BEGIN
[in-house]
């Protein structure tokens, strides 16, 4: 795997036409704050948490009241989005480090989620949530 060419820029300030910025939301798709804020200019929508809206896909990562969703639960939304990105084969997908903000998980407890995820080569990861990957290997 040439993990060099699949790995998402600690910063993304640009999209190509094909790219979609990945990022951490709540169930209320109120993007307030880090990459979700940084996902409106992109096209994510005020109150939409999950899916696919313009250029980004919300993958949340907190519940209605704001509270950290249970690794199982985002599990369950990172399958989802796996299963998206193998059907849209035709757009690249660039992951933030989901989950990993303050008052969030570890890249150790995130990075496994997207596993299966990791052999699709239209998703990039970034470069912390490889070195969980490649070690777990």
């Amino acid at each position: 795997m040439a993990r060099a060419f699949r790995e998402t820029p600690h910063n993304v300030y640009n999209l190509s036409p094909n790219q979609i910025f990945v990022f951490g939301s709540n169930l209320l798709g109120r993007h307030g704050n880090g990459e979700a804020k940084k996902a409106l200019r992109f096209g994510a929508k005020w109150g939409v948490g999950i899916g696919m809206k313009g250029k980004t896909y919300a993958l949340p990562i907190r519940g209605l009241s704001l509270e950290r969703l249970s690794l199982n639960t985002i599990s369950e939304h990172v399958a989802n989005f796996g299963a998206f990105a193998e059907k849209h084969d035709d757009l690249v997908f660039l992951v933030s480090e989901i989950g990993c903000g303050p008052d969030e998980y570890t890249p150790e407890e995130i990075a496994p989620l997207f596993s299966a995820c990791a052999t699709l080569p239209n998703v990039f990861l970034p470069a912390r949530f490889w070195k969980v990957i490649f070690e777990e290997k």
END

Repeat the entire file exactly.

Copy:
[in-house]
């Protein structure tokens, strides 16, 4: 795997036409704050948490009241989005480090989620949530 060419820029300030910025939301798709804020200019929508809206896909990562969703639960939304990105084969997908903000998980407890995820080569990861990957290997 040439993990060099699949790995998402600690910063993304640009999209190509094909790219979609990945990022951490709540169930209320109120993007307030880090990459979700940084996902409106992109096209994510005020109150939409999950899916696919313009250029980004919300993958949340907190519940209605704001509270950290249970690794199982985002599990369950990172399958989802796996299963998206193998059907849209035709757009690249660039992951933030989901989950990993303050008052969030570890890249150790995130990075496994997207596993299966990791052999699709239209998703990039970034470069912390490889070195969980490649070690777990």
């Amino acid at each position: 795997m040439a993990r060099a060419f699949r790995e998402t820029p600690h910063n993304v300030y640009n999209l190509s036409p094909n790219q979609i910025f990945v990022f951490g939301s709540n169930l209320l798709g109120r993007h307030g704050n880090g990459e979700a804020k940084k996902a409106l200019r992109f096209g994510a929508k005020w109150g939409v948490g999950i899916g696919m809206k313009g250029k980004t896909y919300a993958l949340p990562i907190r519940g209605l009241s704001l509270e950290r969703l249970s690794l199982n639960t985002i599990s369950e939304h990172v399958a989802n989005f796996g299963a998206f990105a193998e059907k849209h084969d035709d757009l690249v997908f660039l992951v933030s480090e989901i989950g990993c903000g303050p008052d969030e998980y570890t890249p150790e407890e995130i990075a496994p989620l997207f596993s299966a995820c990791a052999t699709l080569p239209n998703v990039f990861l970034p470069a912390r949530f490889w070195k969980v990957i490649f070690e777990e290997k």